The lower exit from the fiddle yard (just behind the 2mm FS logo) needs a visual blocker so Jim rummaged around in his drawers for a suitable building, and came across a Langley etched LNWR signal box, part built. Although it seemed unlikely a freight yard would have a fully fledged box, rather than just a shunt frame, it was ideal to fit between the first and second track. The photo below shows the pieces, including an etch of levers, along with a £1 coin for size comparison. The real anoraks will notice that the levers do not have the traditional LNWR hoop shaped catches!

Bringing up the rear are a couple of views of Steve’s completed model of a LSWR Type 1 signal platform mounted box in its full pre-grouping glory with frame exposed and valancing.

And the 3D model of the Stevens frame to go in it.

There is a thread covering the design process on RMWeb for those who would like to know more: RMWeb 3D Model of LSWR Type 1 Signal Box

January 2022

January 2022

A bumper blog with lots of activity this month in the clubroom (CS2), and in homes across the South West of England and further afield. With Covid now somewhat behind us, attendance (and output) at CS2 on Wednesdays has increased significantly. The biggest change has been in the 7mm scale, with “Evercreech New” dismantled after what seems a lifetime and “The Summit” re-erected in its stead. Evercreech new boards can be seen in their stillage in the first view. These can (just about) be wheeled onto the tail lift of the 7.5T truck that we would hire to transport them.

In the view below glimpsed across the spine boards of The Summit is the Evercreech New board for Prestleigh Viaduct with a start made on some very extensive landscaping.

It was nice to see “The Summit” back so that all sorts of stock could stretch its legs. In the shot below, Jim’s 4F (purchased already constructed, but now modified) is sitting in the lay by siding by the signal box whilst the driver complains to the signalman about the poor current collection, affecting its slow running. The signalman is suggesting (a) installing pick-ups on the tender wheels and/or (b) cleaning the driving wheels!

At the other extreme in N Gauge our mini-modellers are busy installing pointwork and wiring the new fiddle yard boards for ‘The Bank’ (based on Hemerdon Bank in Devon). Dean has rejoined the crew, and Dave S continues to help out, along with Alan.

Point motors have been installed with associated wiring now well in progress. Note the wiring diagram in top left corner of the above picture – always useful to have! Work continues on Holly Junction and Heyno Junction (00 Gauge DCC), and minor repairs and upgrades continue on the venerable South Junction (EM Gauge DC).

With the exhibition invite to the 2022 Taunton Show in October getting closer, Gary has been beavering away at the top end of his 7mm scale Halsdon Road on the station building (an architectural signature piece!) and the multi-storey car park.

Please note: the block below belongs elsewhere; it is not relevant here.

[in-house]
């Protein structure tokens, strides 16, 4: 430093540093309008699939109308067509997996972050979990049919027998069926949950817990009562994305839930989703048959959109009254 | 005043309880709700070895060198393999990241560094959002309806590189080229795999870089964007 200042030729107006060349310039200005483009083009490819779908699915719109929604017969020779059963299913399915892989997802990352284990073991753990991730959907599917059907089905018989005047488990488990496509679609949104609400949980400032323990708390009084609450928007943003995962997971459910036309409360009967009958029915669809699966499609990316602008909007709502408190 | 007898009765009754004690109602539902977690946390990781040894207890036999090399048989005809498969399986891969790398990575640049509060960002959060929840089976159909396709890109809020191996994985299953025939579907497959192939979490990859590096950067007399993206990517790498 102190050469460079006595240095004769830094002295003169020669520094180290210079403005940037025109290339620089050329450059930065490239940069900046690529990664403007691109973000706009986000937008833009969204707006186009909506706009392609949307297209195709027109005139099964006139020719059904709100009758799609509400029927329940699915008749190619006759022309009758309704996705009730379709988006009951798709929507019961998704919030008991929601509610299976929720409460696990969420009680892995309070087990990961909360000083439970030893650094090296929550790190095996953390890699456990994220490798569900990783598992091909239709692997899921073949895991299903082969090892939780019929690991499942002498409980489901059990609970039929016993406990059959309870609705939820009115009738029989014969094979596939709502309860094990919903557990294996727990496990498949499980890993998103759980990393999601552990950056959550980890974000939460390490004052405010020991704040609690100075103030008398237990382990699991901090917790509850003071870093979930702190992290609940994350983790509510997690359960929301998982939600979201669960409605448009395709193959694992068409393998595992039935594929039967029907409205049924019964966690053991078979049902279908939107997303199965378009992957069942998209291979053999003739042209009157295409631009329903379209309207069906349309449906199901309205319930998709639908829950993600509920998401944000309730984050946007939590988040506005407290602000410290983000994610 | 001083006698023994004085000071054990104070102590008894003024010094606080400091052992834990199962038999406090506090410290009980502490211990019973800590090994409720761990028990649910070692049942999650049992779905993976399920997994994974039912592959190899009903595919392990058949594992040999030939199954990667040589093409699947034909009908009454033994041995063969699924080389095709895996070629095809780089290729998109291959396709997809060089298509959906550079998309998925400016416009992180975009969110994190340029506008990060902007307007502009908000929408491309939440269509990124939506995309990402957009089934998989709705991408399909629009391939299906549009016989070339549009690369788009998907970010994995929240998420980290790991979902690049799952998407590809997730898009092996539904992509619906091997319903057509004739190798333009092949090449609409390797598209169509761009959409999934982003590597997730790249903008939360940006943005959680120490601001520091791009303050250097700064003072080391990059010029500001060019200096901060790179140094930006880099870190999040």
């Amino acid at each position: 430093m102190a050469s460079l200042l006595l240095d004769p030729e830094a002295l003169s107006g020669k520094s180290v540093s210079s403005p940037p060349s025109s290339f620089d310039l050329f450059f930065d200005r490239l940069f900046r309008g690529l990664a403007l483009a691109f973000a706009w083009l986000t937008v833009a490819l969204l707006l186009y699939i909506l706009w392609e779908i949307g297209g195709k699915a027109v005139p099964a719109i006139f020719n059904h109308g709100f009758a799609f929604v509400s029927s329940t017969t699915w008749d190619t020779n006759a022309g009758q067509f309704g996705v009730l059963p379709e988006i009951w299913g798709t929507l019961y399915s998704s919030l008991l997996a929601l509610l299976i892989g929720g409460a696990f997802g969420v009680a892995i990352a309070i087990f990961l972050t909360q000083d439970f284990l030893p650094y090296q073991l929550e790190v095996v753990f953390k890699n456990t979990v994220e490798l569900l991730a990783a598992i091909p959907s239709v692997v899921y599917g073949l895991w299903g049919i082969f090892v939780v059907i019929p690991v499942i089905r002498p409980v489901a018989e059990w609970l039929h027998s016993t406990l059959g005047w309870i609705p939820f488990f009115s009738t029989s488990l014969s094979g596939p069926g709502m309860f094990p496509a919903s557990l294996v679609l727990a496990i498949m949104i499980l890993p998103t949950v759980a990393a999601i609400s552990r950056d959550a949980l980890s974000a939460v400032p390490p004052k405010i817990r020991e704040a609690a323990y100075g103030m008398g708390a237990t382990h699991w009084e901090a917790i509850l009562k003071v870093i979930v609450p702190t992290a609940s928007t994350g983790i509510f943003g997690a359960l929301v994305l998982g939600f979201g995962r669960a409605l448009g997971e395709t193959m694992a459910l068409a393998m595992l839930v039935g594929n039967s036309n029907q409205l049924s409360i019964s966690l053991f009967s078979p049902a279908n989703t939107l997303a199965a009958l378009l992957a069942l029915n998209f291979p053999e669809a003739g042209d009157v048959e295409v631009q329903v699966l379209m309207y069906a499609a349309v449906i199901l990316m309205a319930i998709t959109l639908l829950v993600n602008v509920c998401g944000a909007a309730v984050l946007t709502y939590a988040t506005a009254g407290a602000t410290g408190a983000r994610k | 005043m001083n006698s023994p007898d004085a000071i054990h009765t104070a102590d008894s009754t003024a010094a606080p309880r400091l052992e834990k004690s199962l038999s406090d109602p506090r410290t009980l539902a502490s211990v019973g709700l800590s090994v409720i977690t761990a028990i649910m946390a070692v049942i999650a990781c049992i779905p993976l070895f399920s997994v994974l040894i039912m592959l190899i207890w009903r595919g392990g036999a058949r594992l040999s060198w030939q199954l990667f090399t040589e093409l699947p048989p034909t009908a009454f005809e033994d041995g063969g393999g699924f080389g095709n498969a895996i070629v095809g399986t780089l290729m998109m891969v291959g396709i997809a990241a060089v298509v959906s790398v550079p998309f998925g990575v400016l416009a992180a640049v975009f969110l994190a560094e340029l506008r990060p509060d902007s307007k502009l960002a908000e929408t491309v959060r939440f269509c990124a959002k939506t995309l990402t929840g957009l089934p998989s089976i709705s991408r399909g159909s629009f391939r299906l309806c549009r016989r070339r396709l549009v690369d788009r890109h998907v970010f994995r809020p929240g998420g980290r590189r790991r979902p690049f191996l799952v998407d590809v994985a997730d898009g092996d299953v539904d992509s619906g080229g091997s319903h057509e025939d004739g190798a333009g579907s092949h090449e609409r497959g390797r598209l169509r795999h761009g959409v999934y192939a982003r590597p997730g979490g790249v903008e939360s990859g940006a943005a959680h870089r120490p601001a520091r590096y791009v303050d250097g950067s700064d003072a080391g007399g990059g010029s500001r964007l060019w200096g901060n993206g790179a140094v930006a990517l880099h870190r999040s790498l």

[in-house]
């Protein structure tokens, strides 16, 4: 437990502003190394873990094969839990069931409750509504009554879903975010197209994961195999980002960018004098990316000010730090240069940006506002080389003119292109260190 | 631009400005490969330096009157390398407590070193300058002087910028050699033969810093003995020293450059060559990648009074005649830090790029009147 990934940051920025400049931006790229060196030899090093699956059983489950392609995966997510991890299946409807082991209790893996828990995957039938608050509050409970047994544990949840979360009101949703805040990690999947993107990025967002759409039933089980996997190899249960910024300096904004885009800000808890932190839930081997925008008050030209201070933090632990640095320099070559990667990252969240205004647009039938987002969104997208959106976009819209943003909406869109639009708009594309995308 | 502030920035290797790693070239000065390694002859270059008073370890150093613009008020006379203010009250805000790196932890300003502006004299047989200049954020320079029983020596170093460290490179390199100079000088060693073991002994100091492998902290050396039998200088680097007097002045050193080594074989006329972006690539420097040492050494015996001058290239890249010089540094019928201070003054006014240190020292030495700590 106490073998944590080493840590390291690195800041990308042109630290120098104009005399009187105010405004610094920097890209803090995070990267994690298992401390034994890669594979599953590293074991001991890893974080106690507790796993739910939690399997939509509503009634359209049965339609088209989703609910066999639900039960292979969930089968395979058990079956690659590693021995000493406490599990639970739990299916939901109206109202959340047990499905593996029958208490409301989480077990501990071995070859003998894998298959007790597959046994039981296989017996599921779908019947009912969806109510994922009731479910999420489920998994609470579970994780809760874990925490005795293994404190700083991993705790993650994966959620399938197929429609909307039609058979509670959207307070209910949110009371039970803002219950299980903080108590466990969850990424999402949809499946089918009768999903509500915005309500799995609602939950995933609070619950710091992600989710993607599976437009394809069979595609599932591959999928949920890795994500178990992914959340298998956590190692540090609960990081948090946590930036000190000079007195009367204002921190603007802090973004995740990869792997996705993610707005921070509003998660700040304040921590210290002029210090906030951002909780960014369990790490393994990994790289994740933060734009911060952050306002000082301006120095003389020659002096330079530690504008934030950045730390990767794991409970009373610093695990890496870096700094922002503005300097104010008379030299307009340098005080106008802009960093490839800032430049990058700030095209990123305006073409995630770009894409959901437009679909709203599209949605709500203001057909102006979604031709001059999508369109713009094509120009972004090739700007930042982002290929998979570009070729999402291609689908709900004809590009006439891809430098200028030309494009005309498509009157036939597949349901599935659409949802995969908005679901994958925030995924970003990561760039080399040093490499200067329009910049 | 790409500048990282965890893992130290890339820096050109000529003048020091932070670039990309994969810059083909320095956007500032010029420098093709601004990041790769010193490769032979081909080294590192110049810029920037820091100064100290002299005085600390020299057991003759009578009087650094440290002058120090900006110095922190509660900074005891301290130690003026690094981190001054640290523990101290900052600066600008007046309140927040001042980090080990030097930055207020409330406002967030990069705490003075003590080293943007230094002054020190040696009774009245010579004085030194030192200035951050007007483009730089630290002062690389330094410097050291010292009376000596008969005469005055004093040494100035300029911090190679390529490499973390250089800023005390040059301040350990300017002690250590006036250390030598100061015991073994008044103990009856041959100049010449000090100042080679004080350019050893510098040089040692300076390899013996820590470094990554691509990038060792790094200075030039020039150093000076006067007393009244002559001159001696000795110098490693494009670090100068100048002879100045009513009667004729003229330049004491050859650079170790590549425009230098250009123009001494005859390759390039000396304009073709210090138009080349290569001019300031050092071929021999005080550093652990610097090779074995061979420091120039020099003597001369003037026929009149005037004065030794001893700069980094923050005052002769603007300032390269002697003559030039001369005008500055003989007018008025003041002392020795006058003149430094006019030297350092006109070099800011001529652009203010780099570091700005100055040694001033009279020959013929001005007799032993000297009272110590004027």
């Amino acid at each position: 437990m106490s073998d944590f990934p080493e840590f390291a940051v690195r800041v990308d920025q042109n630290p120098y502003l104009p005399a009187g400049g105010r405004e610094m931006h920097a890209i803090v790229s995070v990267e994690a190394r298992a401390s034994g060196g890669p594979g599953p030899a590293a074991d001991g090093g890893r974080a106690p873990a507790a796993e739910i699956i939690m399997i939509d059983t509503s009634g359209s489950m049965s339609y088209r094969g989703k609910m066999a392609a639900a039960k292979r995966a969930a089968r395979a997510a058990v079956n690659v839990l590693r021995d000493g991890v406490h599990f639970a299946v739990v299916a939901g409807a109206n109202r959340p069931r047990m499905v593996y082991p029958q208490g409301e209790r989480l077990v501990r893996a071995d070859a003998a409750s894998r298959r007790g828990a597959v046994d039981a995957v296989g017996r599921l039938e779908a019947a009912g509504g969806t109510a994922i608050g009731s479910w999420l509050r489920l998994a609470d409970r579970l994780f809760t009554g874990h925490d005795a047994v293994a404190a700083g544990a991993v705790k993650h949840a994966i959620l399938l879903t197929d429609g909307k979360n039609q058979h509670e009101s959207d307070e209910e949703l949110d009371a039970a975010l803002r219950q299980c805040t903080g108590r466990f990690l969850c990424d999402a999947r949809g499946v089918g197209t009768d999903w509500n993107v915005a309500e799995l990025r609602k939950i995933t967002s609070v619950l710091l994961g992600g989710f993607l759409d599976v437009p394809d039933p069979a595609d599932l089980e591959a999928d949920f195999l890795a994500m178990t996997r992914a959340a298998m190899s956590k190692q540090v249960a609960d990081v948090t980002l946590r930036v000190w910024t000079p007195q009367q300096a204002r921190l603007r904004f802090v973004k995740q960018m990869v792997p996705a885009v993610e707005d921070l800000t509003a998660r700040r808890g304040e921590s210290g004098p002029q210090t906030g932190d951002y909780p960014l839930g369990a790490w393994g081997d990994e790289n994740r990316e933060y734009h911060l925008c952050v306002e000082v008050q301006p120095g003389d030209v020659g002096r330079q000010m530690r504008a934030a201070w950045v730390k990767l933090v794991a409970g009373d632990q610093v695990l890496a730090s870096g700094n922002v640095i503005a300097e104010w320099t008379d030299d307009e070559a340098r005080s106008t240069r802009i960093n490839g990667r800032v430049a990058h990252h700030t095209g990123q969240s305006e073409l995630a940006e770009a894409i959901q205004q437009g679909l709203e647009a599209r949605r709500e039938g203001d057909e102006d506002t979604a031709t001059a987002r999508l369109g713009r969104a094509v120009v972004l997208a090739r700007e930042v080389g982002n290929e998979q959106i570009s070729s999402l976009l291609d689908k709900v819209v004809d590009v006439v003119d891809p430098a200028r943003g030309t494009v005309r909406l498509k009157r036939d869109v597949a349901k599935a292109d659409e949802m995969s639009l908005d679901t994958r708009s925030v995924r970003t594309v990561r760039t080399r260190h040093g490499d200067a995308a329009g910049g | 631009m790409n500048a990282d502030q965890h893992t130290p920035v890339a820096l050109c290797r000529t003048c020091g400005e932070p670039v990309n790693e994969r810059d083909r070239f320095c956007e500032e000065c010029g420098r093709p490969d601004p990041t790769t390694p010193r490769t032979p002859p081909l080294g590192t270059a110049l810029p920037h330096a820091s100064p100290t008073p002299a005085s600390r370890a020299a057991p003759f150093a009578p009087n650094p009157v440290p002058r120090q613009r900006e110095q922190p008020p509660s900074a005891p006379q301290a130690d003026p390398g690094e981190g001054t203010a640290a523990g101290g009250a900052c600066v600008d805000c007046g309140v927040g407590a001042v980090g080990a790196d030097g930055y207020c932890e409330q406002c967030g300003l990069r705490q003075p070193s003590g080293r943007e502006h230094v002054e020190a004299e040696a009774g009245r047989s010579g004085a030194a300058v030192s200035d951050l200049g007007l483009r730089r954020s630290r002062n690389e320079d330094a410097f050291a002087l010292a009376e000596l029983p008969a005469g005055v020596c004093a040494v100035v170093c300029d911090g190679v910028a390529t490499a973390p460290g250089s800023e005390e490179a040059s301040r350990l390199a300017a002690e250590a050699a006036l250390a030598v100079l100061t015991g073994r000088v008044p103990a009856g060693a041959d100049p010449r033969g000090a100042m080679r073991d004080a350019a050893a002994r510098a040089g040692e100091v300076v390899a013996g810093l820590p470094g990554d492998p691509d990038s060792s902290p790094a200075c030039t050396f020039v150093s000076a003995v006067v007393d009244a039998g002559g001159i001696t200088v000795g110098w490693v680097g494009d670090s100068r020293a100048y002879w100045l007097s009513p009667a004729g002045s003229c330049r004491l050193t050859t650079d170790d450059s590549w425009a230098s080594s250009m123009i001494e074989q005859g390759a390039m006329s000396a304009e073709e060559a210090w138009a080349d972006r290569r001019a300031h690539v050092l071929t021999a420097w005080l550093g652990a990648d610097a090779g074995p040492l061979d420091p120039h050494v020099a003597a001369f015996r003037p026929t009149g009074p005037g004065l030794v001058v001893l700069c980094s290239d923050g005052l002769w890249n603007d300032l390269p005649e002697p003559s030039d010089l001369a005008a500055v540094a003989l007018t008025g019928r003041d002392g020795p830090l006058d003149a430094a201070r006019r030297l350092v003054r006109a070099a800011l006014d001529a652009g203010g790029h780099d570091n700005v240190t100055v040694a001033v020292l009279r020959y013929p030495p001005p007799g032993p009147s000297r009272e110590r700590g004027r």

Dave H has finished off one of the plastic wagon kits of a “prehistoric” prototype that were donated to him. Dave takes up the tale:

“I finished one of the free half-built wagons that Jim gave me just before Christmas.
This was the most advanced of them, but the solebars were too close together which meant that buffers couldn’t be fitted – I suspect that’s why the builder had given up. I had to hack them off with a blunt scalpel blade then fit them back trying to keep the wheels all in line.

There were no buffer beams for some reason, so I made some from bits of plastic, and fitted some buffers, couplings and brake gear from other kit leftovers. The brake lever is a bit of bent nickel silver, and I added the metal capping strip along the tops of the sides in plastic strip. Lettering is cut and shut bits from old Slaters and Fox transfer sheets to do the 1896 style lettering. It was meant to be a quickie, so I’ve left it with oil axleboxes – they might have been fitted by 1902.”

Peter B has sent us pictures of a few items that he has built for use on Market Bosworth (his P4 layout). To quote Peter: “The deal wagon and the Midland 1400 class are both London Road models kits built to P4. Not quite finished yet. The deal wagon needs chains to secure the load.”

“The building is a scratch built one for use as a coal office. Furniture is by Severn Models and scratch built. There were two agents at the station. Again, it is still not quite finished. I need to make some signs with the agent’s names on”:

David S has been increasing the loco stud on his S&D 7mm scale layout. The SR Z 0-8-0 is a DMR kit, now sold by Phoenix, and built by a (very good!) local builder for David:

Below are two photos of the S15 kit he is building – a Northstar kit from Gladiator. The tender and chassis are largely complete, the motion has been fitted and removed (with help from Dave S!). David is currently working on the body. He is hoping to have the S15 running by the end of the month.

Allan H has now applied some black paint to his Templecombe shedded 4F, constructed from a Connoisseur kit.

Allan has done a brilliant job bodging the inside valve gear from bits of scrap, rather than just purchasing Laurie Griffin castings – he is after all a 4mm scale modeller with 4mm cost expectations!

With the heavy metal monster (Wills T9) ready for paint, Steve decided to resurrect his Hornby T9 conversion to EM started in 2014 as a ‘quick win’ – roll eyes!

It uses a Perseverance chassis with twin beams and HLK hornblocks. By the time the correct ride height had been gained the frames had been reduced to a ‘power pod’ and a vestigial bit of frame above the bogies. The bogie has side control using coil springs and due to the twin beams takes the weight of the front of the body which is applied centrally between the bogie wheels. Steve’s usual Multi-box had been fitted with a Mashima 1224 motor, but in truth there wasn’t really room for this setup, so the more compact HLK RoadRunner has been fitted instead. The “Persy” brake etches were wrong on so many levels that a scan of the GA from Bradley was scaled and traced in QCad. This was printed it out and UHU’d to some .015″ nickel silver sheet and a set of brake parts was laboriously fretted out.